Where do you see the role of the American government in the recent healthcare debate? How do you think this discourse of a meddling government has shaped the conflict? 

The narrative about the State in the recent US government shutdown is very illuminating. The critique is that big government is bad for growth, and that programs like Obamacare “meddle in your healthcare.” Without taking sides in this heated debate, simply imagine how different the debate would be if we people understood the role that government has really played in the healthcare sector. Not only does the government regulate health, but it is one of the lead innovators. Most new molecular entities with priority rating trace their research back to public labs. And by not admitting it, not only do we describe its role in the wrong way, but we also don’t make sure that the taxpayer does not pay twice!

We are socialising the risk, but privatising the rewards. Indeed, some authors have recently written about a case where a new medicine marketed by Genzyme treats a rare disease that was initially developed by scientists at the National Institutes of Health.  They claim: “The firm set the price extremely high: $350,000 for a year’s dosage. And while legislation exists to make such drugs sell at ‘reasonable’ prices, the asymmetric power relation between the State and business has resulted in policy makers not taking advantage of that right”[1]. So the taxpayer in fact is paying twice.

In the US, what’s the history of governmental investment — have there been especially entrepreneurial administrations?

Since World War II, US governments have provided stable support to industry and innovation. But this has often been hidden simply due to the very decentralized nature of this support. It was not through a ministry of research/innovation but through many different actors: the NSF, DARPA, SBIR, NASA, etc.

Globally, what countries do you think are currently succeeding in finding a healthy balance between public and private entrepreneurship?

I think the countries that are showing most promise are those where the narrative about the public and private is less ideological. I find inspiration in places like Finland, where massive state investments made this country go from being one of the least innovative in the OECD in the 1980s to the top of the charts today. Entrepreneurial state agencies like Sitra, which provided early stage seed finance to Nokia, retained equity and made a profit for the taxpayer that was then reinvested in a future round of funding. I think it’s that lack of ideology that really drives sensible and symbiotic private-public partnerships.

I also find inspiration in places like Brazil, where the macro agenda is in line with the industrial/innovation agenda. This does not mean everything is rosy but it has meant that the vision, more or less, since Lula da Silva has been to tackle both innovation and poverty alleviation at the same time. If the public sector is key to innovation, then having the benefits return should allow there to be less tradeoffs. This is not what happened in Silicon Valley, where as I discuss at the end of my talk, the area has received massive government support, but public schools, for example, have not benefitted. (Indeed they are in a much worse state today than before those investments). That is not a symbiotic public-private partnership!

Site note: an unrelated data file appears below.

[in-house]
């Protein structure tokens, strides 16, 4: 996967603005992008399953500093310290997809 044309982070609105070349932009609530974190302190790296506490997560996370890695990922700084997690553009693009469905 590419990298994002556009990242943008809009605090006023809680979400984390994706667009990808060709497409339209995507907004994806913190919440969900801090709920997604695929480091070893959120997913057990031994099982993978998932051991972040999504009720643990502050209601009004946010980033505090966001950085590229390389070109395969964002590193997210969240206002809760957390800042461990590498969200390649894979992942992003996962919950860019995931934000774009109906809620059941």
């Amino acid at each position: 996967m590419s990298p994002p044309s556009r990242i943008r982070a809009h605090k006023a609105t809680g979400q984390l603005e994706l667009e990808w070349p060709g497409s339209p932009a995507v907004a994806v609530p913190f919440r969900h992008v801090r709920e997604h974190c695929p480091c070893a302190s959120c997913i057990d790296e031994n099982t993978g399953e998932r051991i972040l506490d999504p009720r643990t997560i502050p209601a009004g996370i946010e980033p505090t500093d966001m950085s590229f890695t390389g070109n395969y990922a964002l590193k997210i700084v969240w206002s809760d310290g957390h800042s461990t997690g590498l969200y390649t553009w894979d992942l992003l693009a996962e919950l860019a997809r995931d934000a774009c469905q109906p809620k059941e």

I’m also interested in hearing more about your thoughts on BRIC economies — how do your ideas apply to China or other countries were the state has heavily controlled the economy, and there’s now huge growth in the private sector? 

I don’t really believe in the term BRIC. There is huge variety amongst those countries. I don’t, for example, see Russia playing as important a role in innovation as China and Brazil are playing. The latter two have industrial strategies that are deeply embedded in their growth strategies. China is spending $1.7 trillion dollars in the next five years on seven emerging areas that are all awe-inspiring: new engines (we still drive cars today with the same engine of almost 100 years ago!); environmentally friendly technologies; new generation IT. And their China Development Bank is providing the type of patient long-term committed capital that innovation requires.

[1] Vallas, S.  P., D. L.  Kleinman and D.  Biscotti. 2009. ‘Political  Structures and the Making of US Biotechnology’. In State of Innovation: The U.S. Government’s Role in Technology Development, edited by F. L. Block and M. R. Keller, 57–76. Boulder, CO:  Paradigm  Publishers.